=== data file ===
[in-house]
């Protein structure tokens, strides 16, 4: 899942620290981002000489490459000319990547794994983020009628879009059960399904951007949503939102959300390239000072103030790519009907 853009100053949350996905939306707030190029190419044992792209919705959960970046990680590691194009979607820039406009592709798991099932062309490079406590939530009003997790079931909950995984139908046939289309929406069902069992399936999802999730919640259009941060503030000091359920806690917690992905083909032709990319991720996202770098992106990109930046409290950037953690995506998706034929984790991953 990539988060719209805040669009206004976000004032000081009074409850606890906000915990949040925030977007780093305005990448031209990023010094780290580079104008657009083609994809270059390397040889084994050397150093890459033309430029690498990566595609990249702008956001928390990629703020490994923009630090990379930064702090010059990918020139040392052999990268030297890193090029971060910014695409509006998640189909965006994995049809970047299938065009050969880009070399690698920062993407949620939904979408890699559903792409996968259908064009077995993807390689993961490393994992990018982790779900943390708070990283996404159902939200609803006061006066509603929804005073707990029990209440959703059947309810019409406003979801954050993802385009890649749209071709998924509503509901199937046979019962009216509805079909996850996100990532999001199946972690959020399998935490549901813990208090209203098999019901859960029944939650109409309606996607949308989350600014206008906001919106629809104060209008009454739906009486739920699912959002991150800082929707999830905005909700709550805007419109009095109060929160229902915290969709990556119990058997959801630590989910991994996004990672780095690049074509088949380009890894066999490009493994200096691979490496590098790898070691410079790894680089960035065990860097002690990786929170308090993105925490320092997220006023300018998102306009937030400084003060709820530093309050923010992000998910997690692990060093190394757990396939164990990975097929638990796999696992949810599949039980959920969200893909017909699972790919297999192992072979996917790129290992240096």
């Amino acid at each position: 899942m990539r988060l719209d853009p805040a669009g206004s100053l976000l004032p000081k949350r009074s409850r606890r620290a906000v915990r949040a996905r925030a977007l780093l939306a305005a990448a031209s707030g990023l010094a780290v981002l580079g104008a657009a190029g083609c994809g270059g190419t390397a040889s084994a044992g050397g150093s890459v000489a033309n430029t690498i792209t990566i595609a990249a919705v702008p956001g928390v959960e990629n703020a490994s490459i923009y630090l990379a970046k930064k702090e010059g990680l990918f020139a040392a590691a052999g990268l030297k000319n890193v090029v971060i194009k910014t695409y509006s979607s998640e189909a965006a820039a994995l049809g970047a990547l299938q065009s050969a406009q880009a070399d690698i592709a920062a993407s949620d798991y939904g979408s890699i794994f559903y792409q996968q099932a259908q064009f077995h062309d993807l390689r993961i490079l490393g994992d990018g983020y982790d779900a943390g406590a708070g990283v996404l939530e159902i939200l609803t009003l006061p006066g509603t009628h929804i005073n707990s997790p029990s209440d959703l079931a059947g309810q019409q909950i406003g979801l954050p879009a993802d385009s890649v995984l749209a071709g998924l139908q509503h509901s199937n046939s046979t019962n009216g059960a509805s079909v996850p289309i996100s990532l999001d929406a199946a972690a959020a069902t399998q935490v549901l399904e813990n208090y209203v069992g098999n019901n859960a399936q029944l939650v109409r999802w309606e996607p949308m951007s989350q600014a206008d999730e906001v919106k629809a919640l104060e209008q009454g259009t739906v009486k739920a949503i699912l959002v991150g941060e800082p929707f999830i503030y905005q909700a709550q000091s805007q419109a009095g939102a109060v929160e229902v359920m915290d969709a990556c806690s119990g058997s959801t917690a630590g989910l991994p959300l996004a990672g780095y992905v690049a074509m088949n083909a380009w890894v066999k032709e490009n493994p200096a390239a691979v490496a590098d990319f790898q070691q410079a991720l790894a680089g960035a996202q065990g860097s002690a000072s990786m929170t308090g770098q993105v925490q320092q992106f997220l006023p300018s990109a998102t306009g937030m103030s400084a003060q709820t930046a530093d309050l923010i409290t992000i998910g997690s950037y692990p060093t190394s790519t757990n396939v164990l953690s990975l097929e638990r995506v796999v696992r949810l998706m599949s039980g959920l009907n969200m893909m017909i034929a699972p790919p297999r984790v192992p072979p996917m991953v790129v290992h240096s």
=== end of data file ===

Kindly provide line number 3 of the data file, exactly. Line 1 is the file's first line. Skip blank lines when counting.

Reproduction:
């Amino acid at each position: 899942m990539r988060l719209d853009p805040a669009g206004s100053l976000l004032p000081k949350r009074s409850r606890r620290a906000v915990r949040a996905r925030a977007l780093l939306a305005a990448a031209s707030g990023l010094a780290v981002l580079g104008a657009a190029g083609c994809g270059g190419t390397a040889s084994a044992g050397g150093s890459v000489a033309n430029t690498i792209t990566i595609a990249a919705v702008p956001g928390v959960e990629n703020a490994s490459i923009y630090l990379a970046k930064k702090e010059g990680l990918f020139a040392a590691a052999g990268l030297k000319n890193v090029v971060i194009k910014t695409y509006s979607s998640e189909a965006a820039a994995l049809g970047a990547l299938q065009s050969a406009q880009a070399d690698i592709a920062a993407s949620d798991y939904g979408s890699i794994f559903y792409q996968q099932a259908q064009f077995h062309d993807l390689r993961i490079l490393g994992d990018g983020y982790d779900a943390g406590a708070g990283v996404l939530e159902i939200l609803t009003l006061p006066g509603t009628h929804i005073n707990s997790p029990s209440d959703l079931a059947g309810q019409q909950i406003g979801l954050p879009a993802d385009s890649v995984l749209a071709g998924l139908q509503h509901s199937n046939s046979t019962n009216g059960a509805s079909v996850p289309i996100s990532l999001d929406a199946a972690a959020a069902t399998q935490v549901l399904e813990n208090y209203v069992g098999n019901n859960a399936q029944l939650v109409r999802w309606e996607p949308m951007s989350q600014a206008d999730e906001v919106k629809a919640l104060e209008q009454g259009t739906v009486k739920a949503i699912l959002v991150g941060e800082p929707f999830i503030y905005q909700a709550q000091s805007q419109a009095g939102a109060v929160e229902v359920m915290d969709a990556c806690s119990g058997s959801t917690a630590g989910l991994p959300l996004a990672g780095y992905v690049a074509m088949n083909a380009w890894v066999k032709e490009n493994p200096a390239a691979v490496a590098d990319f790898q070691q410079a991720l790894a680089g960035a996202q065990g860097s002690a000072s990786m929170t308090g770098q993105v925490q320092q992106f997220l006023p300018s990109a998102t306009g937030m103030s400084a003060q709820t930046a530093d309050l923010i409290t992000i998910g997690s950037y692990p060093t190394s790519t757990n396939v164990l953690s990975l097929e638990r995506v796999v696992r949810l998706m599949s039980g959920l009907n969200m893909m017909i034929a699972p790919p297999r984790v192992p072979p996917m991953v790129v290992h240096s």